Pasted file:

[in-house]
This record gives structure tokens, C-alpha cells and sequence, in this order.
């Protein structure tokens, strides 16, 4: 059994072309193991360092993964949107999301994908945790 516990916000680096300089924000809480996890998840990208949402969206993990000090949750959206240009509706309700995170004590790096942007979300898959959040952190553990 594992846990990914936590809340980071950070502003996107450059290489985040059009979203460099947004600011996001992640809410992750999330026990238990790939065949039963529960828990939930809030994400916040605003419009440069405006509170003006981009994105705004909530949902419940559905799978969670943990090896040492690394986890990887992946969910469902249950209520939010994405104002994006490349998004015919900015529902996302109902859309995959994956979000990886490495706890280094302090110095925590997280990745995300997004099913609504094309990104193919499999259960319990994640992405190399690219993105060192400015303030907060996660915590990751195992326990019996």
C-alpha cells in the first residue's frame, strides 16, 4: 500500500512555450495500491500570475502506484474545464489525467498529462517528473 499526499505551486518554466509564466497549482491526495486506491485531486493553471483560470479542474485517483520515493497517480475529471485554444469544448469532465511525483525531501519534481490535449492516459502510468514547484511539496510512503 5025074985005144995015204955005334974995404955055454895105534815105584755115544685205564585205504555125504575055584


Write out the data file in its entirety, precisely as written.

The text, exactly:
[in-house]
This record gives structure tokens, C-alpha cells and sequence, in this order.
């Protein structure tokens, strides 16, 4: 059994072309193991360092993964949107999301994908945790 516990916000680096300089924000809480996890998840990208949402969206993990000090949750959206240009509706309700995170004590790096942007979300898959959040952190553990 594992846990990914936590809340980071950070502003996107450059290489985040059009979203460099947004600011996001992640809410992750999330026990238990790939065949039963529960828990939930809030994400916040605003419009440069405006509170003006981009994105705004909530949902419940559905799978969670943990090896040492690394986890990887992946969910469902249950209520939010994405104002994006490349998004015919900015529902996302109902859309995959994956979000990886490495706890280094302090110095925590997280990745995300997004099913609504094309990104193919499999259960319990994640992405190399690219993105060192400015303030907060996660915590990751195992326990019996």
C-alpha cells in the first residue's frame, strides 16, 4: 500500500512555450495500491500570475502506484474545464489525467498529462517528473 499526499505551486518554466509564466497549482491526495486506491485531486493553471483560470479542474485517483520515493497517480475529471485554444469544448469532465511525483525531501519534481490535449492516459502510468514547484511539496510512503 5025074985005144995015204955005334974995404955055454895105534815105584755115544685205564585205504555125504575055584